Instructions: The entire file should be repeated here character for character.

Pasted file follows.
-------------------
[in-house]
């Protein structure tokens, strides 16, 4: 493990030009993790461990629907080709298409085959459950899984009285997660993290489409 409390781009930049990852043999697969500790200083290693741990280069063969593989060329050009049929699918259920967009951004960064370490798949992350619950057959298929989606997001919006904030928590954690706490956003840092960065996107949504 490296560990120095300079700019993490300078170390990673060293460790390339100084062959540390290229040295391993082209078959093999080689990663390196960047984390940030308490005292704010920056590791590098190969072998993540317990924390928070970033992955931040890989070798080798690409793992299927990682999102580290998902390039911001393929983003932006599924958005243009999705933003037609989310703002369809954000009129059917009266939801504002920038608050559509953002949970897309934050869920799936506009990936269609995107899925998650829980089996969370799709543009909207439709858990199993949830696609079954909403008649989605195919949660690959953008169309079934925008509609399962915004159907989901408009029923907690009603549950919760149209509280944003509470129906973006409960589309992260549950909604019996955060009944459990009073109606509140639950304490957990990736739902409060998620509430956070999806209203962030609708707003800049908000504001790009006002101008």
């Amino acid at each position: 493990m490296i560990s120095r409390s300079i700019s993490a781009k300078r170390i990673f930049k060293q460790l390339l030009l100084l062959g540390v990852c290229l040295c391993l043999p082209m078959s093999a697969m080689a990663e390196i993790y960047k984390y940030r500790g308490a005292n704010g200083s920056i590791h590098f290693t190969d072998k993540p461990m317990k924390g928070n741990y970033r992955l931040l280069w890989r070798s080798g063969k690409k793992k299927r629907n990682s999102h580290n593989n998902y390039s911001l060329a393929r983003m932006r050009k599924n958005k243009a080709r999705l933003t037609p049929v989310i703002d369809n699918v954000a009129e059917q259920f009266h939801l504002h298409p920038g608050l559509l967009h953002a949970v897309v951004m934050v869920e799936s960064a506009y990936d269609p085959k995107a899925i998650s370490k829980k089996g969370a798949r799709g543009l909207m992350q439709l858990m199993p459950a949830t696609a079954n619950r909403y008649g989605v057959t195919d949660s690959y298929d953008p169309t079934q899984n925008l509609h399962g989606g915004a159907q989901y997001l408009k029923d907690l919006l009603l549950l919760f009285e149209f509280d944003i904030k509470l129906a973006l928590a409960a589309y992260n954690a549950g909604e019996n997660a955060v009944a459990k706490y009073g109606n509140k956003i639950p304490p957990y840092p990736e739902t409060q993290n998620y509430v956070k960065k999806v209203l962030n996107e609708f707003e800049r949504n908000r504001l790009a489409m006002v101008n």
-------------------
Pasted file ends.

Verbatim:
[in-house]
């Protein structure tokens, strides 16, 4: 493990030009993790461990629907080709298409085959459950899984009285997660993290489409 409390781009930049990852043999697969500790200083290693741990280069063969593989060329050009049929699918259920967009951004960064370490798949992350619950057959298929989606997001919006904030928590954690706490956003840092960065996107949504 490296560990120095300079700019993490300078170390990673060293460790390339100084062959540390290229040295391993082209078959093999080689990663390196960047984390940030308490005292704010920056590791590098190969072998993540317990924390928070970033992955931040890989070798080798690409793992299927990682999102580290998902390039911001393929983003932006599924958005243009999705933003037609989310703002369809954000009129059917009266939801504002920038608050559509953002949970897309934050869920799936506009990936269609995107899925998650829980089996969370799709543009909207439709858990199993949830696609079954909403008649989605195919949660690959953008169309079934925008509609399962915004159907989901408009029923907690009603549950919760149209509280944003509470129906973006409960589309992260549950909604019996955060009944459990009073109606509140639950304490957990990736739902409060998620509430956070999806209203962030609708707003800049908000504001790009006002101008």
């Amino acid at each position: 493990m490296i560990s120095r409390s300079i700019s993490a781009k300078r170390i990673f930049k060293q460790l390339l030009l100084l062959g540390v990852c290229l040295c391993l043999p082209m078959s093999a697969m080689a990663e390196i993790y960047k984390y940030r500790g308490a005292n704010g200083s920056i590791h590098f290693t190969d072998k993540p461990m317990k924390g928070n741990y970033r992955l931040l280069w890989r070798s080798g063969k690409k793992k299927r629907n990682s999102h580290n593989n998902y390039s911001l060329a393929r983003m932006r050009k599924n958005k243009a080709r999705l933003t037609p049929v989310i703002d369809n699918v954000a009129e059917q259920f009266h939801l504002h298409p920038g608050l559509l967009h953002a949970v897309v951004m934050v869920e799936s960064a506009y990936d269609p085959k995107a899925i998650s370490k829980k089996g969370a798949r799709g543009l909207m992350q439709l858990m199993p459950a949830t696609a079954n619950r909403y008649g989605v057959t195919d949660s690959y298929d953008p169309t079934q899984n925008l509609h399962g989606g915004a159907q989901y997001l408009k029923d907690l919006l009603l549950l919760f009285e149209f509280d944003i904030k509470l129906a973006l928590a409960a589309y992260n954690a549950g909604e019996n997660a955060v009944a459990k706490y009073g109606n509140k956003i639950p304490p957990y840092p990736e739902t409060q993290n998620y509430v956070k960065k999806v209203l962030n996107e609708f707003e800049r949504n908000r504001l790009a489409m006002v101008n």